It’s been a while since Joaquin got a haircut. Everyone in the family loved his long, unkempt hair, including himself. Everytime I would plan to bring him to the barber shop, he would always resist. But his hair was getting too difficult to manage, it almost always looked messy and tangly, so I decided to bring him anyway.
On the way, I prepared him for what was about to happen. As usual, he reasoned out that “my brothers and sister like my hair long,” and “I look cool with long hair” (for some reason, he is into being cool these days) and every excuse he could think of. I needed to act fast as we were nearing our destination because I didn’t want this to be an unpleasant experience for him and cause a scene at the barber’s.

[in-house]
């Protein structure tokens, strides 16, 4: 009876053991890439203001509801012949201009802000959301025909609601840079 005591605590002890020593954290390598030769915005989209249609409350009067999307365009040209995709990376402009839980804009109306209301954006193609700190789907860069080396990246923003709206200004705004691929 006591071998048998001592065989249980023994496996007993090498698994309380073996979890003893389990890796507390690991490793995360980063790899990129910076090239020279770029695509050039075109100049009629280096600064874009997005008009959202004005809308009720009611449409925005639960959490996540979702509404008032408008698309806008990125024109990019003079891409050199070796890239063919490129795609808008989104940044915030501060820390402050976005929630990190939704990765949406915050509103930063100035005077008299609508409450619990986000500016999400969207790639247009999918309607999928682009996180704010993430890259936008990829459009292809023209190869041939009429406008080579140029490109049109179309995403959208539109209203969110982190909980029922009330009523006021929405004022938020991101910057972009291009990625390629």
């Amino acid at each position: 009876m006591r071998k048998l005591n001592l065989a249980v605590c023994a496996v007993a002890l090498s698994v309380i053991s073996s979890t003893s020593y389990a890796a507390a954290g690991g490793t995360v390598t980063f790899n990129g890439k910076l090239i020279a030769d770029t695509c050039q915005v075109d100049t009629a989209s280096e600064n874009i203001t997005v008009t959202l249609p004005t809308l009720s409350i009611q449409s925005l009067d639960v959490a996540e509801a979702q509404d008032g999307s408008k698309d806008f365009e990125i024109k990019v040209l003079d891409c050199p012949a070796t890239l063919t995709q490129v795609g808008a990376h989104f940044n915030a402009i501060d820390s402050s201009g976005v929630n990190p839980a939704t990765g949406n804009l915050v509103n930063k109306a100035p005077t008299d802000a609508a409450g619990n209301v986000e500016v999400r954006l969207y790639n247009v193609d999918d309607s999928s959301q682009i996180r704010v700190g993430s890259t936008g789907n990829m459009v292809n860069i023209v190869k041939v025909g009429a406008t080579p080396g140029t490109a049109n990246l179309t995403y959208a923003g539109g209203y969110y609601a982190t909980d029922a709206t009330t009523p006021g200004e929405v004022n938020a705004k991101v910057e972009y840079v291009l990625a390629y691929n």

And then a thought came and I told Joaquin, “I will tell the barber to give you the coolest haircut in the world!” To my surprise, he agreed without a fight. I guess the “coolest haircut” was the assurance he needed. I was so happy that he sat quietly and let the barber do his job. And for his good behavior, I let him have candy afterwards.
When we want something for our children and they resist, it doesn’t always have to lead to a big argument. Sometimes all we need is a little bit of creativity. Selling the idea to them in the right way is crucial. We have to know what tickles their fancy and present it in a way that’s appealing to them.